Something rather ridiculous is going on right now in Major League Baseball, as suddenly many players and experts associated with the sport are popping off about the Houston Astros/Boston Red Sox sign-stealing scandal.
First off, the players and the fans should be pissed. While sign stealing itself, in the form of visual conduct and discernment of body language on the field of the play, is not anything new in the sport, using advanced and complex technology off the field is taking the gamesmanship to a whole new level of deceit and fraud.
But where was all this outrage in the PED era of baseball (which may still be ongoing for all we know)? Like sign stealing in the past, taking adrenaline-boosting pills was nothing new to baseball, but altering one’s body chemistry in a laboratory in order to achieve more-acute abilities on the field took “gamesmanship” to a disgusting level of chicanery.
When players talk about beaning Astros hitters (and why not Red Sox hitters, too, by the way?), it begs the question: Why didn’t cheaters like Barry Bonds get beaned all the time? Bonds set records for intentional walks during the height of his steroid binge, when pitchers should have been plunking his ass instead. He was literally stealing money out of their pockets every time he hit a dinger.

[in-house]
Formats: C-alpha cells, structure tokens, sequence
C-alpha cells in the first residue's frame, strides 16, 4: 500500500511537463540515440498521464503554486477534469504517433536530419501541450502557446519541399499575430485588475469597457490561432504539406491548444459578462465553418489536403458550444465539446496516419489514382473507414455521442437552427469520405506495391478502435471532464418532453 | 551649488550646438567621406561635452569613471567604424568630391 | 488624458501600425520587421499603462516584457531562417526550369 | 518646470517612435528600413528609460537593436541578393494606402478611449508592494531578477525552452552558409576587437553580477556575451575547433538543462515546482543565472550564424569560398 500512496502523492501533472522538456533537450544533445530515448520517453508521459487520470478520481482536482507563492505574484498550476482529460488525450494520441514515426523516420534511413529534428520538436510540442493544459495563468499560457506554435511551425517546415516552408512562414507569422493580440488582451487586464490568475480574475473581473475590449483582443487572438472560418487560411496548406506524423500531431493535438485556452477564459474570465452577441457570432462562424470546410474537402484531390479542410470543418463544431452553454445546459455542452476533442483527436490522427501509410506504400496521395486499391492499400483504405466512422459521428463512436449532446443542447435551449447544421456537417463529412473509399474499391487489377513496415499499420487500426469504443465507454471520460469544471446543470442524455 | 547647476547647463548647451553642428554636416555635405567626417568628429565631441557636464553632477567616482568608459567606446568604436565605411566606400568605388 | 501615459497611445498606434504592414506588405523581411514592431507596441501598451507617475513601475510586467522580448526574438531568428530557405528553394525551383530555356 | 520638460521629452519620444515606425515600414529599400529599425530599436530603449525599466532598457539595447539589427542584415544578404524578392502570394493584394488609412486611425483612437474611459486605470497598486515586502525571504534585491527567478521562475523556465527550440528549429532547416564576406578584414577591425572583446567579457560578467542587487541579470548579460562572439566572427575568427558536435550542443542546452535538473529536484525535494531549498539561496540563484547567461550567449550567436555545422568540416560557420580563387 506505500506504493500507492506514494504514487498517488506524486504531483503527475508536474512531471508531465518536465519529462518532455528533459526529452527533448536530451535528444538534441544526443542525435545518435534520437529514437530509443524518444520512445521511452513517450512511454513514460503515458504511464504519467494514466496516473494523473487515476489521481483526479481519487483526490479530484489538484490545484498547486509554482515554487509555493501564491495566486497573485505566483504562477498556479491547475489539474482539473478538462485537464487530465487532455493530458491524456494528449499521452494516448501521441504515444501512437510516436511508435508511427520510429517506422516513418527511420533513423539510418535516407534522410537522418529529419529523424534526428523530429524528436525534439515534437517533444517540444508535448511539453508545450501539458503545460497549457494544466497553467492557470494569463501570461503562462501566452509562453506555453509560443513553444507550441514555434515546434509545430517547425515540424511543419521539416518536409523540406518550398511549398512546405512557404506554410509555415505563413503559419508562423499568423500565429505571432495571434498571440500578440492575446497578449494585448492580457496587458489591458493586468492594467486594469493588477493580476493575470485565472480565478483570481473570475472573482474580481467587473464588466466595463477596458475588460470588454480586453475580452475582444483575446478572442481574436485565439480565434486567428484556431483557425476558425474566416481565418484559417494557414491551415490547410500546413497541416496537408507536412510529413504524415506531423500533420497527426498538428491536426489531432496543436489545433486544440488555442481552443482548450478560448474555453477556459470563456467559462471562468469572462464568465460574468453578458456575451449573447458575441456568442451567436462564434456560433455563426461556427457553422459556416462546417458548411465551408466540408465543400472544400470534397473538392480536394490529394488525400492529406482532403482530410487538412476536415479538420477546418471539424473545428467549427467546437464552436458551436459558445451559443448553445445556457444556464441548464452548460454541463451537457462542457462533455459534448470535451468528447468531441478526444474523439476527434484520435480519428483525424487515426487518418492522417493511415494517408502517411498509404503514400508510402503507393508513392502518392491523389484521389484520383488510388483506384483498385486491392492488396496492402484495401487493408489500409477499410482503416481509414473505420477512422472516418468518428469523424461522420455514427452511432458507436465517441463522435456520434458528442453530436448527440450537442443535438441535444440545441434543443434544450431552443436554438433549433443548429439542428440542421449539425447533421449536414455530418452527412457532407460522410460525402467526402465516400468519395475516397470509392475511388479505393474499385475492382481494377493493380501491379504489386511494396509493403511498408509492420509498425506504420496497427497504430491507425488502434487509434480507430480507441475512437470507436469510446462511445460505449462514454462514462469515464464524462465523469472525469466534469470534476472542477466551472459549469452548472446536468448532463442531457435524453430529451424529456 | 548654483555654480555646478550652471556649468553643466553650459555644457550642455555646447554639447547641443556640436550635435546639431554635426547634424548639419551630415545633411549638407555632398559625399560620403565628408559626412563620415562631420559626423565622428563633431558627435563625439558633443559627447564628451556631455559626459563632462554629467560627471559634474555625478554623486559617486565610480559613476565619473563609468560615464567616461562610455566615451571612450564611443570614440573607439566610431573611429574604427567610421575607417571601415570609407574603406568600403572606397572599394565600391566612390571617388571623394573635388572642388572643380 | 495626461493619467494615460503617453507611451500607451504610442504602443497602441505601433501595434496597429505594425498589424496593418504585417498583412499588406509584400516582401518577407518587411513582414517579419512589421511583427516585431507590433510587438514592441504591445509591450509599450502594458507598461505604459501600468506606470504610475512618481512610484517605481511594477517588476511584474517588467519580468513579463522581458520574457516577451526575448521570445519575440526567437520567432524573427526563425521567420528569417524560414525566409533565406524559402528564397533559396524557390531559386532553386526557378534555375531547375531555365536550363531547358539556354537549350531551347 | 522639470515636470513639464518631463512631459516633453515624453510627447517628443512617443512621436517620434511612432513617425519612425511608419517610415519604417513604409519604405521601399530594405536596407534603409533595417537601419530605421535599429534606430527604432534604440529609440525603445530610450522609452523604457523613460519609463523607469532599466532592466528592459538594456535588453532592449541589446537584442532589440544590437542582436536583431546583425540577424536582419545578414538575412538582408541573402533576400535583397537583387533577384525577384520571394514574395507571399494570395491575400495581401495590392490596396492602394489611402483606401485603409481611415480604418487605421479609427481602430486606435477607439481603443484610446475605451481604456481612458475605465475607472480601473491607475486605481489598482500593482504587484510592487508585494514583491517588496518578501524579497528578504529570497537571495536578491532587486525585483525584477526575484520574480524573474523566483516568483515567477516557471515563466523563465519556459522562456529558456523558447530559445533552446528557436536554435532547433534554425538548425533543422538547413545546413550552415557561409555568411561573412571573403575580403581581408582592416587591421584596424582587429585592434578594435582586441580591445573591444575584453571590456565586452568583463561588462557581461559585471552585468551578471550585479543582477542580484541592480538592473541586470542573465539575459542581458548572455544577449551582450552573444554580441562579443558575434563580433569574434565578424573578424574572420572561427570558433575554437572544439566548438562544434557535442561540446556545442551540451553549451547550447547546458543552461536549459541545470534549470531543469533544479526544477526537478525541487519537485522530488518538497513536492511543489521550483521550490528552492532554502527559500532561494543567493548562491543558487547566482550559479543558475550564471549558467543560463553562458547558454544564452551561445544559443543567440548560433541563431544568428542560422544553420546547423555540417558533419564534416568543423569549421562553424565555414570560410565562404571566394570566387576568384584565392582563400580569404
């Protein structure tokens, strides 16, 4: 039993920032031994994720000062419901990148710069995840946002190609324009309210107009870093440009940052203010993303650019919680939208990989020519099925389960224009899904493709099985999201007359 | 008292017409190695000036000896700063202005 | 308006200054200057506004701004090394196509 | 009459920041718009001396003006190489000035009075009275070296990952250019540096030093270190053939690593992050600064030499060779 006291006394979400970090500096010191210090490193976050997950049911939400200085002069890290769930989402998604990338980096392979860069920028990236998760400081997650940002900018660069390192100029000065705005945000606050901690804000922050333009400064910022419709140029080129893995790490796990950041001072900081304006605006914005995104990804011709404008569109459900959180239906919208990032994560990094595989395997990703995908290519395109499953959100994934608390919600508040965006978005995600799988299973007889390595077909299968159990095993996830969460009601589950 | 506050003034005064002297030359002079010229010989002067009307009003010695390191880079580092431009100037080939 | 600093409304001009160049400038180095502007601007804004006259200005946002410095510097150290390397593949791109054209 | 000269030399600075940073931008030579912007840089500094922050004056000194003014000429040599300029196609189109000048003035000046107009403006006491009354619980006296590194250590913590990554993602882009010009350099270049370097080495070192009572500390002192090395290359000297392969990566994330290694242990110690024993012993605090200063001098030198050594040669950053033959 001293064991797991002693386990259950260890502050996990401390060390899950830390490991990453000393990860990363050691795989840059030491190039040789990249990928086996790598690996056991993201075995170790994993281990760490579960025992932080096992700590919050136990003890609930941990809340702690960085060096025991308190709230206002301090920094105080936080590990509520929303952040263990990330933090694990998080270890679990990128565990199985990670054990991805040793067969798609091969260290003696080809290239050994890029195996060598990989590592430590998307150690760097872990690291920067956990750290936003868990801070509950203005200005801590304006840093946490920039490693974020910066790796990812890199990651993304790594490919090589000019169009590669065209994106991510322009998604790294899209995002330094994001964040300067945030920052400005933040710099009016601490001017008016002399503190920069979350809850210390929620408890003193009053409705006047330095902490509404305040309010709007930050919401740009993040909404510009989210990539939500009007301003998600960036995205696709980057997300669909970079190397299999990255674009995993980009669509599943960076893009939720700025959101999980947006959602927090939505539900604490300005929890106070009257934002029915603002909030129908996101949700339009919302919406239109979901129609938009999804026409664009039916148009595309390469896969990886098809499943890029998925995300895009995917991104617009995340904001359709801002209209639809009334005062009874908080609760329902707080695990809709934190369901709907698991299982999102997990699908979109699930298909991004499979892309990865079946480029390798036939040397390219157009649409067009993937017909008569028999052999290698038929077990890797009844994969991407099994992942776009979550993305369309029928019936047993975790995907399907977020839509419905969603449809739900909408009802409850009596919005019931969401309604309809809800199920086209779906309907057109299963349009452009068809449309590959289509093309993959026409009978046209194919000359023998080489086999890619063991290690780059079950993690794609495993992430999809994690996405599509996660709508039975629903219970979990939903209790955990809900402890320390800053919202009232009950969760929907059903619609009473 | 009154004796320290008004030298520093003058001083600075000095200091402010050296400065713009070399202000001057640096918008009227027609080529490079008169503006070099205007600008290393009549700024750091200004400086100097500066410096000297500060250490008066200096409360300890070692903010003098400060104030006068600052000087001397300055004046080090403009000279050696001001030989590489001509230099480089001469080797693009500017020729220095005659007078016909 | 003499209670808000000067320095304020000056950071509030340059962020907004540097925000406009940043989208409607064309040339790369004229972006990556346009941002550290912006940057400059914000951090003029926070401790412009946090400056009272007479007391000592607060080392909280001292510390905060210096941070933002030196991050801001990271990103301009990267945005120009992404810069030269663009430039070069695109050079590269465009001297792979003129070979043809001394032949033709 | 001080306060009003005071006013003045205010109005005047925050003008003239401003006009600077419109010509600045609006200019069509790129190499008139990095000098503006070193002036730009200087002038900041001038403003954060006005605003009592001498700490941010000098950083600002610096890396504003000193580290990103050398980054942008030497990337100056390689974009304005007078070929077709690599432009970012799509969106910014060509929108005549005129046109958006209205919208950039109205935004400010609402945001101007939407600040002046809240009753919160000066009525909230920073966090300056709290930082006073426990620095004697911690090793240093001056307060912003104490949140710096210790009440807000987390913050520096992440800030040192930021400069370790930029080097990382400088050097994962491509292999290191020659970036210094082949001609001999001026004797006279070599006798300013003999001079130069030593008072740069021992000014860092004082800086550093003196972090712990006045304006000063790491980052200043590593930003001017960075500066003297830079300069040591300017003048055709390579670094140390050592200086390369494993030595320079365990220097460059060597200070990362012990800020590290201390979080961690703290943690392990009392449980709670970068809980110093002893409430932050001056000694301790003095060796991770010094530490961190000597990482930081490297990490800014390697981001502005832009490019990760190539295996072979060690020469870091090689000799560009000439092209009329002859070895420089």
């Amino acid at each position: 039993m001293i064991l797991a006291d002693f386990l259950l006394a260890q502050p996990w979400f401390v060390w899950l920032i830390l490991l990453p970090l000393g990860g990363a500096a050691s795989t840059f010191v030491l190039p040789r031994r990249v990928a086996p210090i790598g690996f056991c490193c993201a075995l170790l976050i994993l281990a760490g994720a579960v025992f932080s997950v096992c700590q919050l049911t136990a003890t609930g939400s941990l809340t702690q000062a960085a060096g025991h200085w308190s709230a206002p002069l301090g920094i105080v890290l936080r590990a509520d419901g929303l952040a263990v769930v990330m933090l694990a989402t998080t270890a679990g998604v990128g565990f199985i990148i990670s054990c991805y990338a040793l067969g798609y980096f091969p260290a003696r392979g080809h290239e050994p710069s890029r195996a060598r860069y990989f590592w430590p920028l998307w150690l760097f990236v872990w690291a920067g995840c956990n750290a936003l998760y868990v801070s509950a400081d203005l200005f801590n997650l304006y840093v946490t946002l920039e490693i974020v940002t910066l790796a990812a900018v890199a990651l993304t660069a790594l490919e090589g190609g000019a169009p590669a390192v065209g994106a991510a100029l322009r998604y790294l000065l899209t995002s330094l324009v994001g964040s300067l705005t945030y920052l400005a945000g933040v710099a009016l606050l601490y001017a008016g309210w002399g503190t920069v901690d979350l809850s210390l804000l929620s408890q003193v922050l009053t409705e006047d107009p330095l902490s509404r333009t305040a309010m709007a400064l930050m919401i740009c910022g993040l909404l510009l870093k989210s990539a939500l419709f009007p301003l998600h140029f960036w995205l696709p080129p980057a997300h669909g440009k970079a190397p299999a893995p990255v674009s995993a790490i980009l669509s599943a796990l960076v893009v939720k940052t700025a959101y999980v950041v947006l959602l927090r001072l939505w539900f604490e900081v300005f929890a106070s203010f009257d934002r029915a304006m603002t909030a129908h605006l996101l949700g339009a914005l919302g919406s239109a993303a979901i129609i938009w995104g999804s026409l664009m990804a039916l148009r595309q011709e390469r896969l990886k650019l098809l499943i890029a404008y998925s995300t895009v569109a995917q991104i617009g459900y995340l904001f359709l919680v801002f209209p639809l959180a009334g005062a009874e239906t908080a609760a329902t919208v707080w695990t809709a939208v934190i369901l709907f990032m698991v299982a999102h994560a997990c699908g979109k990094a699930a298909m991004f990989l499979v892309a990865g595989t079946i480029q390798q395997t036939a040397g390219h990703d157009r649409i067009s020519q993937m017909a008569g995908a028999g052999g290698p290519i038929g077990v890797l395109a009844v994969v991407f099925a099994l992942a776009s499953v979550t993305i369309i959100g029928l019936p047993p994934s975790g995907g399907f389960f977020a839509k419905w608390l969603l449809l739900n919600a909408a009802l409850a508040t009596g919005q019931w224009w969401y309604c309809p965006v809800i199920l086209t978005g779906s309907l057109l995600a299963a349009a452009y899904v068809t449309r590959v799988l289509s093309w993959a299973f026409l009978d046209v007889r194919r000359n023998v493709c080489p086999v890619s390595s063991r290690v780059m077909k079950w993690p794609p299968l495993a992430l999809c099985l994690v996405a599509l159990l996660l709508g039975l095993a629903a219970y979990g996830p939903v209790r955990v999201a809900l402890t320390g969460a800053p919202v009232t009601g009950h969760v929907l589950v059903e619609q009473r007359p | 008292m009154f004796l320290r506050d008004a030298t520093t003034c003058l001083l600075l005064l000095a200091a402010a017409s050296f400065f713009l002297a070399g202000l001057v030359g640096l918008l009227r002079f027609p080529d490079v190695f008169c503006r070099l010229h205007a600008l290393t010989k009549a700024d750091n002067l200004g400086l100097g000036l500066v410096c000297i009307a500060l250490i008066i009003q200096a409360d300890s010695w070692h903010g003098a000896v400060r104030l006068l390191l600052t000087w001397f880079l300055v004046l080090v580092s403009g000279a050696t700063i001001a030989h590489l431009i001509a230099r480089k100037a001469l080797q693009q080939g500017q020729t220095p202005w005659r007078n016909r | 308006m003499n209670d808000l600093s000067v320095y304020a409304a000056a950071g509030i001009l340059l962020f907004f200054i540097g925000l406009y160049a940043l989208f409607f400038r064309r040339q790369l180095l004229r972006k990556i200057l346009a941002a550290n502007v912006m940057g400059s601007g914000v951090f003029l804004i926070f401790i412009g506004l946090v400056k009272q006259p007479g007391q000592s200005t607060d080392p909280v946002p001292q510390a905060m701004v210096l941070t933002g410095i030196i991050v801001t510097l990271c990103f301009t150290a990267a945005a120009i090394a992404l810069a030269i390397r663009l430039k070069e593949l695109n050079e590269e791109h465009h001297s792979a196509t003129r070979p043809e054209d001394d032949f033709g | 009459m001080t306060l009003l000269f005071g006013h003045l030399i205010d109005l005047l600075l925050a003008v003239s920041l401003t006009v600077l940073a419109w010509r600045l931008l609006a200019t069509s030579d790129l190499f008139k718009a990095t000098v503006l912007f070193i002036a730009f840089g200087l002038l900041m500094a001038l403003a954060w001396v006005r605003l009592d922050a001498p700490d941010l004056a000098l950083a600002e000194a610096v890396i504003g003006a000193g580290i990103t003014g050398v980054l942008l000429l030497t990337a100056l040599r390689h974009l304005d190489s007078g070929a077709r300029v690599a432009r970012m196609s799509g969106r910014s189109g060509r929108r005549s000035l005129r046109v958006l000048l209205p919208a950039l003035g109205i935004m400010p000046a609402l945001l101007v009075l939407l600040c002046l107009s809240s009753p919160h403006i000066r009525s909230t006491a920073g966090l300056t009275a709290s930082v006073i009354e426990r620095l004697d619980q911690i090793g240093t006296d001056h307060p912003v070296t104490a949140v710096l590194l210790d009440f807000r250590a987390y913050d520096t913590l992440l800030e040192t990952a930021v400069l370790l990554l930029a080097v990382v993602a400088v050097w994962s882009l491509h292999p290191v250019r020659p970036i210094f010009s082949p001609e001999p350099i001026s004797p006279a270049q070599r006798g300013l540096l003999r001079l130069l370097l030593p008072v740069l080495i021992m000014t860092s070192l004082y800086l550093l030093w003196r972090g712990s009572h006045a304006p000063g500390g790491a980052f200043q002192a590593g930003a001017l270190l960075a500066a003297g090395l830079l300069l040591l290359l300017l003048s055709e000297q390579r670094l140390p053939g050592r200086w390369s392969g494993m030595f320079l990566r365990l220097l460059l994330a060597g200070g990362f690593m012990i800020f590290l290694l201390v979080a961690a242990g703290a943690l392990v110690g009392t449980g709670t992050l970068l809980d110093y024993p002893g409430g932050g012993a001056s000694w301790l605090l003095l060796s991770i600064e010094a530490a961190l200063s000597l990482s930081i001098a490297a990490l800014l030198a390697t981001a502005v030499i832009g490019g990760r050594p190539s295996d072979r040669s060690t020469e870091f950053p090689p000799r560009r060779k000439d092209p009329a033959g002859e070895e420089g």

Where was this outrage during the PED era?
It was there in small doses (pun intended) at the time, but there was no talk of stripping the Red Sox, for example, of their 2004 and 2007 (at least) World Series titles for having known PED users—looking at you, David Ortiz and Manny Ramírez—contributing major moments to the team’s success. Or when Melky Cabrera was suspended for PED use in 2012, the San Francisco Giants were not immediately banned from the postseason.
The Giants were never penalized in any way for letting Bonds disgrace the sport with his chemically enhanced home runs; they even profited from it when “fans” in the City by the Bay came out in record numbers to watch Bonds hit balls in to McCovey Cove. When you consider the excessive collection of surprising statistical performances by Giants players after Bonds retired, you have to wonder if the team ever stopped cheating.
Baseball has often had ethical and moral problems, dating back to the early twentieth century (at least). This is nothing new. But for anyone to suddenly feel like the line has finally been crossed is absolutely ridiculous. It was crossed a long time ago, and this faux MLB outrage is pretty laughable and nauseating at the same time.